What Exactly Is a Vasectomy? Here's What You Need to Know

Find out what happens during surgery, how much it costs, if it's effective birth control, whether it can be reversed, and more.

While you're probably noticing warmer days, longer nights, and all the hoopla around college basketball playoffs in March every year, there's something else going on this time of year you might not be aware of: vasectomies. According to a 2018 study, March is one of the most popular times of the year for men to get a vasectomy.

So what is it about March Madness that makes men think about birth control, and what does it involve?

For starters, the urologists we spoke to who perform vasectomy procedures say they've never noticed the March uptick. "While some men may have used March Madness as an excuse to get their vasectomy and use the recovery time to watch collegiate basketball, the vast majority will undergo the procedure when convenient," S. Adam Ramin, MD, urologic surgeon and medical director of Urology Cancer Specialists in Los Angeles, tells Health.

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Whatever time of year you have a vasectomy, it's a minor surgery that's used as a permanent form of male birth control. "The procedure blocks sperm from reaching the semen, which is the fluid that's ejaculated from the penis," Dr. Ramin explains. "The testes still make sperm, but it can't reach the semen." In other words, semen still exists, but it doesn't contain any sperm. The unused sperm eventually die and are absorbed by the body.

Here's what you need to know if you or your partner is considering a vasectomy.

What Happens During a Vasectomy

Good news: a vasectomy is a quick procedure. Done under local anesthesia, it only takes around 20 minutes. "The patient comes in and we generally offer valium to help them relax," Bruce Sloane, MD, from Philadelphia Urology Associates, tells Health. "I use the 'no scalpel' technique where I make two openings on the right and left sides of the scrotum, pull out the vas deferens [the tube that carries sperm], cut the ends, and cauterize it. I then put small clips on either end, separate them with a stitch, and put it back into the scrotum."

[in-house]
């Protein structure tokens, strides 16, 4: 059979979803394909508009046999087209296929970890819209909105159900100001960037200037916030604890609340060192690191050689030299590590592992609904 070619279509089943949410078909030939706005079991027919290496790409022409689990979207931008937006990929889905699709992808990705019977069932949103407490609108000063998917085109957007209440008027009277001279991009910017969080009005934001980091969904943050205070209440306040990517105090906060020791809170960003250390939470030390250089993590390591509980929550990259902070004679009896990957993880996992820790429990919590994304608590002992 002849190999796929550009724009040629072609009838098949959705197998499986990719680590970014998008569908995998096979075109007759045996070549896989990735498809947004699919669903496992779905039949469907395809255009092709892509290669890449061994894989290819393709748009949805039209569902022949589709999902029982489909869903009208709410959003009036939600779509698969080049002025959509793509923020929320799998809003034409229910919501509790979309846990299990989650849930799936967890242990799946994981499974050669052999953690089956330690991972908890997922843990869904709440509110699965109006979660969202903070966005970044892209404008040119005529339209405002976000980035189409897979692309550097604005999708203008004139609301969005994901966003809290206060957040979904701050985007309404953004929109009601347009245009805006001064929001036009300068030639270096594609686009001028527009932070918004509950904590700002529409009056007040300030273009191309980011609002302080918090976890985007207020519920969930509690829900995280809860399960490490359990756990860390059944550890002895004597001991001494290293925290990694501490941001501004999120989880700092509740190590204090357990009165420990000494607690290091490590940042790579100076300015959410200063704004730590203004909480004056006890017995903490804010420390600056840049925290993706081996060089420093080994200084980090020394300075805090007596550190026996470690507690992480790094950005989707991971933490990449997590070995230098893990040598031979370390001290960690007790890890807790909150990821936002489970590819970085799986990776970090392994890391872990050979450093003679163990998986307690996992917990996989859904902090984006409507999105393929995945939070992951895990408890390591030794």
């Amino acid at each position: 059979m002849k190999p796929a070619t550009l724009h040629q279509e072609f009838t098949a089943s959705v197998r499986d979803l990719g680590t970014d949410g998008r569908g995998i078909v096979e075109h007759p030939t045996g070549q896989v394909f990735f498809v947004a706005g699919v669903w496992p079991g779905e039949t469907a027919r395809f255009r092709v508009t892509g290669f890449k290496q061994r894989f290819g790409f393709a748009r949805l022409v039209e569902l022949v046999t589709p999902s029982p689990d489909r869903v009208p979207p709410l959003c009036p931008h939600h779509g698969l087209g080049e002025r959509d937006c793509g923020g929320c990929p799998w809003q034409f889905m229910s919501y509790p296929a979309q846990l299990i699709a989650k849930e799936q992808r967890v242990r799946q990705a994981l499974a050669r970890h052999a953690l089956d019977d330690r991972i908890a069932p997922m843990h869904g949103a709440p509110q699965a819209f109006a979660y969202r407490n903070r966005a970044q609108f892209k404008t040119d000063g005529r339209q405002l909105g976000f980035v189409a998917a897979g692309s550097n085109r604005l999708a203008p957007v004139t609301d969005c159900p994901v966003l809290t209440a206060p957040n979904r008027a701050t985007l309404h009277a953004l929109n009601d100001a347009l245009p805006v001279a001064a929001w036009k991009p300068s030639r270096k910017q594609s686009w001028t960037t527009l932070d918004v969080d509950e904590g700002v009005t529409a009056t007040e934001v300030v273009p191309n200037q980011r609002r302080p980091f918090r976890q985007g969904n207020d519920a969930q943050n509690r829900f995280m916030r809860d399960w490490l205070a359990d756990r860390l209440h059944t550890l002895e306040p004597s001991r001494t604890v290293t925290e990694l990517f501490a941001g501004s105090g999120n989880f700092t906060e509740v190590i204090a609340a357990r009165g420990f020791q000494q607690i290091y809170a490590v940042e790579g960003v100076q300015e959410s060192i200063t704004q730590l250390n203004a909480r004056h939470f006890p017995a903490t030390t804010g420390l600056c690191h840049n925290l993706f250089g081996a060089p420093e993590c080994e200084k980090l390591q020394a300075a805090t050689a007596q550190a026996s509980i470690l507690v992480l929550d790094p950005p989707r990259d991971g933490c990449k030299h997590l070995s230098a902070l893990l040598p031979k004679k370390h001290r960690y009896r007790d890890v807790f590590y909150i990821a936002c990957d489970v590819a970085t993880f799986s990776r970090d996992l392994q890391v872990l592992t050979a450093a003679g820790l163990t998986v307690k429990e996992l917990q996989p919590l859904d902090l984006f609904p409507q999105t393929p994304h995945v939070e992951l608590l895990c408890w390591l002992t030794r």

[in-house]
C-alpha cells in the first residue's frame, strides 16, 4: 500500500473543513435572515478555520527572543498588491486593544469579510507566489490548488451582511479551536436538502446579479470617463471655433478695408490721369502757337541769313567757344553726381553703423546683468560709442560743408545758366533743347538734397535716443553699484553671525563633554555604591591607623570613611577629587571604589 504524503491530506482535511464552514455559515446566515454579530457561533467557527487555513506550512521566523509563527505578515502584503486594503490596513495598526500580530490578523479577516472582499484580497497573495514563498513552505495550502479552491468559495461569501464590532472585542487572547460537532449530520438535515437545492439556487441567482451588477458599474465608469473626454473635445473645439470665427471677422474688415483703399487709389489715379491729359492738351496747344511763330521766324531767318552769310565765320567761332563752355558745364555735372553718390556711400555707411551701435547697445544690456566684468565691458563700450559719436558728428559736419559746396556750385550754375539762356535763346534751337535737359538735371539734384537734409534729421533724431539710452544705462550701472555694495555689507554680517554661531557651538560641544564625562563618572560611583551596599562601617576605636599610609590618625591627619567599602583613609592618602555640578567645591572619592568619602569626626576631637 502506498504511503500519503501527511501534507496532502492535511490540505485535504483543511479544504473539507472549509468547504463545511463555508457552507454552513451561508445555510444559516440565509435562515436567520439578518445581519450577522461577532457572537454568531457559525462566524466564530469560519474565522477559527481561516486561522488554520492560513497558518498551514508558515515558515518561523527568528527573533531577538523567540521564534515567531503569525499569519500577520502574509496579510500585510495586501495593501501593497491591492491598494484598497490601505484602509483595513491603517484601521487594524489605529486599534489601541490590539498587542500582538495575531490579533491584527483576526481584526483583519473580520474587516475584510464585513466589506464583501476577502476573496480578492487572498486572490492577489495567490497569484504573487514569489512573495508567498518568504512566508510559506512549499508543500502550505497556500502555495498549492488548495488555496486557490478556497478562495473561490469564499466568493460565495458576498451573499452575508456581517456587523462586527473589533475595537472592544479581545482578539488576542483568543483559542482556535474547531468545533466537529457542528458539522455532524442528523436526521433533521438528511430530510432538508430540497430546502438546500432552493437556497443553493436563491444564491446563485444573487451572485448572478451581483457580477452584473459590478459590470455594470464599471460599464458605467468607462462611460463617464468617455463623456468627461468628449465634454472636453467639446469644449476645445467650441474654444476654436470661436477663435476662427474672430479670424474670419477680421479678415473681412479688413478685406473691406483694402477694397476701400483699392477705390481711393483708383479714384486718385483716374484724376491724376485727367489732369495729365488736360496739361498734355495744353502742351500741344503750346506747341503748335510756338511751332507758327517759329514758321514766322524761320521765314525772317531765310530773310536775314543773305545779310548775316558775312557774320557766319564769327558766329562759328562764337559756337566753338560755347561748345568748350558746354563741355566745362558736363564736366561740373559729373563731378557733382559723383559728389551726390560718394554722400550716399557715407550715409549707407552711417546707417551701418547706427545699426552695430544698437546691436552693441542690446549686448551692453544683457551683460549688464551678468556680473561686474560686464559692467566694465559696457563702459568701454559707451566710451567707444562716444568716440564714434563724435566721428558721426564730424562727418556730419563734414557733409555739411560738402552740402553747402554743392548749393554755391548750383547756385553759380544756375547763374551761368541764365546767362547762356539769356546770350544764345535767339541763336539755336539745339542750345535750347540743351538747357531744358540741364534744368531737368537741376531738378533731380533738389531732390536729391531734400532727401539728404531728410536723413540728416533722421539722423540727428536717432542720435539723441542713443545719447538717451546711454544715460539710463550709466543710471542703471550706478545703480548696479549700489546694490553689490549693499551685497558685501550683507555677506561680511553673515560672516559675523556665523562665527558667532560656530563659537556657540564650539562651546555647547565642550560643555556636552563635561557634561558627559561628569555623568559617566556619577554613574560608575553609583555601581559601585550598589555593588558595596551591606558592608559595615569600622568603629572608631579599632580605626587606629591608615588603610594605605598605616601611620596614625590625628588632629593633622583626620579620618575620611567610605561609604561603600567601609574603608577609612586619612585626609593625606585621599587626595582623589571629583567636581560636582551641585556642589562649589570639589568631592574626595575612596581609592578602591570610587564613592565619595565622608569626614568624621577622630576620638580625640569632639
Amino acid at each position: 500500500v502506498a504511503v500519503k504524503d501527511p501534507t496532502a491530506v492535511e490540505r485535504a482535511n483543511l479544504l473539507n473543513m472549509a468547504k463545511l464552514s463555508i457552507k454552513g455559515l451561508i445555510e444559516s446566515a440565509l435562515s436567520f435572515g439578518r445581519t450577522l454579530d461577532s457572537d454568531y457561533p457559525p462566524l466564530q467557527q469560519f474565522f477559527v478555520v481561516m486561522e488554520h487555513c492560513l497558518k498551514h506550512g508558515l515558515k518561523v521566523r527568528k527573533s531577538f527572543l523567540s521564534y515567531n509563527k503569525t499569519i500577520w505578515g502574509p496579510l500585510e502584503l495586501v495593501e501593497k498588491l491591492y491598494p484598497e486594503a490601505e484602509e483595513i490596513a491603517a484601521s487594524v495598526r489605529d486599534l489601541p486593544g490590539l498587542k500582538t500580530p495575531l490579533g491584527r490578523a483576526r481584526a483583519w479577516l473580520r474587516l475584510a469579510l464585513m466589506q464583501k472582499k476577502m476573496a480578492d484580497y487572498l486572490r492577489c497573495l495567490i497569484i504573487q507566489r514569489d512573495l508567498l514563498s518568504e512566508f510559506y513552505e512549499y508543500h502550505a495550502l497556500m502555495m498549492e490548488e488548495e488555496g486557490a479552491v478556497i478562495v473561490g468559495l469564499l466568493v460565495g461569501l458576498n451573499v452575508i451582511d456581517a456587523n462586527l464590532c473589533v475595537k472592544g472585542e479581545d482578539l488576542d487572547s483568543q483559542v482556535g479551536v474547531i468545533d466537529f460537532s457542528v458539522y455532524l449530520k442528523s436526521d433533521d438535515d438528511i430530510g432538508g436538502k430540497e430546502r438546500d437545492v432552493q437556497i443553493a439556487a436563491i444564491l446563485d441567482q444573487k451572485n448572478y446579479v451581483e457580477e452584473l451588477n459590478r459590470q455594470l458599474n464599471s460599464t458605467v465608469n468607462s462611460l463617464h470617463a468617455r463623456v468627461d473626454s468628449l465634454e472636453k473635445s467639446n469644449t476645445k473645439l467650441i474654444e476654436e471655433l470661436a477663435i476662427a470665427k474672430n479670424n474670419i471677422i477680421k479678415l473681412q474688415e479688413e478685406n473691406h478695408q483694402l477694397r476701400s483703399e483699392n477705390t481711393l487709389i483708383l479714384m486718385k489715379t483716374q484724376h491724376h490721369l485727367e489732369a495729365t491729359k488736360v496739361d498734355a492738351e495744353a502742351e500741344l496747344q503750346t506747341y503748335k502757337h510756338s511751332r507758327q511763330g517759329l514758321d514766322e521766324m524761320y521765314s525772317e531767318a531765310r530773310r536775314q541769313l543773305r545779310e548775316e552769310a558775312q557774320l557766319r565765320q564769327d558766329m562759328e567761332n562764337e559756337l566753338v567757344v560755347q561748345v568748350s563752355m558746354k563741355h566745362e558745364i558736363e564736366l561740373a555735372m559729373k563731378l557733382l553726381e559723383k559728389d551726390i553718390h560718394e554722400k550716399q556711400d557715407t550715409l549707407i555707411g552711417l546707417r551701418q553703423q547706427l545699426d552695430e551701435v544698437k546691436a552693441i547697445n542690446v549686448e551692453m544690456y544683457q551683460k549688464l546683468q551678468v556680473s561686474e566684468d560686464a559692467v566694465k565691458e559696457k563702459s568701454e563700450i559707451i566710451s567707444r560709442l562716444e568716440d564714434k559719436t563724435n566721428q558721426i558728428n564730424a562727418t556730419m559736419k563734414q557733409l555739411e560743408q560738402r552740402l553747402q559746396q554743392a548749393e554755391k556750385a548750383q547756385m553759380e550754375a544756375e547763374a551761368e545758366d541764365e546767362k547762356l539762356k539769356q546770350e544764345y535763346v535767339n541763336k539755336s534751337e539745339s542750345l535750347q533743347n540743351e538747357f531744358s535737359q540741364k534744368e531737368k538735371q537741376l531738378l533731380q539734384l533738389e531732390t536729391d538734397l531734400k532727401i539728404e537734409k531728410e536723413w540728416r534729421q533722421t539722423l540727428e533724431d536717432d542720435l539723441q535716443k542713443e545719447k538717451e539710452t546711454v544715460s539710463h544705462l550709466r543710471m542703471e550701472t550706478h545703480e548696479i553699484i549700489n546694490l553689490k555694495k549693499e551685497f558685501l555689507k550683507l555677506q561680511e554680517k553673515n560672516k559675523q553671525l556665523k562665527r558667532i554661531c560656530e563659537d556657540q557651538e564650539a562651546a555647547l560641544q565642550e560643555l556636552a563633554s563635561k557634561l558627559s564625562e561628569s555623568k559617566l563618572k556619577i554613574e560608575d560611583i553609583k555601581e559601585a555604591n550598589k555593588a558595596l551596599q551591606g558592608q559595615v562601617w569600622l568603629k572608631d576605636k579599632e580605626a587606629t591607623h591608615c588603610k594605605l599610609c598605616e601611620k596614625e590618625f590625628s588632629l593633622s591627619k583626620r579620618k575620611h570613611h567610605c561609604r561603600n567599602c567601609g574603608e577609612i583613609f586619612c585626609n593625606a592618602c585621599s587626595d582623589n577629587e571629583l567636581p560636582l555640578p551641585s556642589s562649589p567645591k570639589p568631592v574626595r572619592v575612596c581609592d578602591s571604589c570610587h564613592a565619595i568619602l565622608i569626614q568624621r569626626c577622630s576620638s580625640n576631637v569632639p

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Does It Hurt?

A vasectomy shouldn't be painful for most men because the area will be sufficiently numbed, although they might feel slight pressure or tugging. "After a vasectomy, most men feel a bit of soreness or aching, but it is usually minor and resolves after a few days of ice and rest," Dr. Ramin explains.

Like all medical procedures, it's important to remember that everyone responds to pain differently—what is really painful to one person may be NBD to another.

Potential Side Effects

The most common side effect of a vasectomy is aching, says Dr. Ramin, and less common side effects are hematoma (a blood clot in the scrotum) and a condition called post-vasectomy pain syndrome, which causes pain in the testicles that lasts longer than three months following the procedure. However, it's extremely rare, only affecting a tiny minority (1-2%) of patients.

A vasectomy doesn't affect the production or release of testosterone, so it does not interfere with a man's sex drive, facial hair, voice, or anything else that's influenced by testosterone. "You can expect erections, climaxes, and the amount of ejaculate to remain the same as before the surgery," adds Dr. Ramin.

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Usual Cost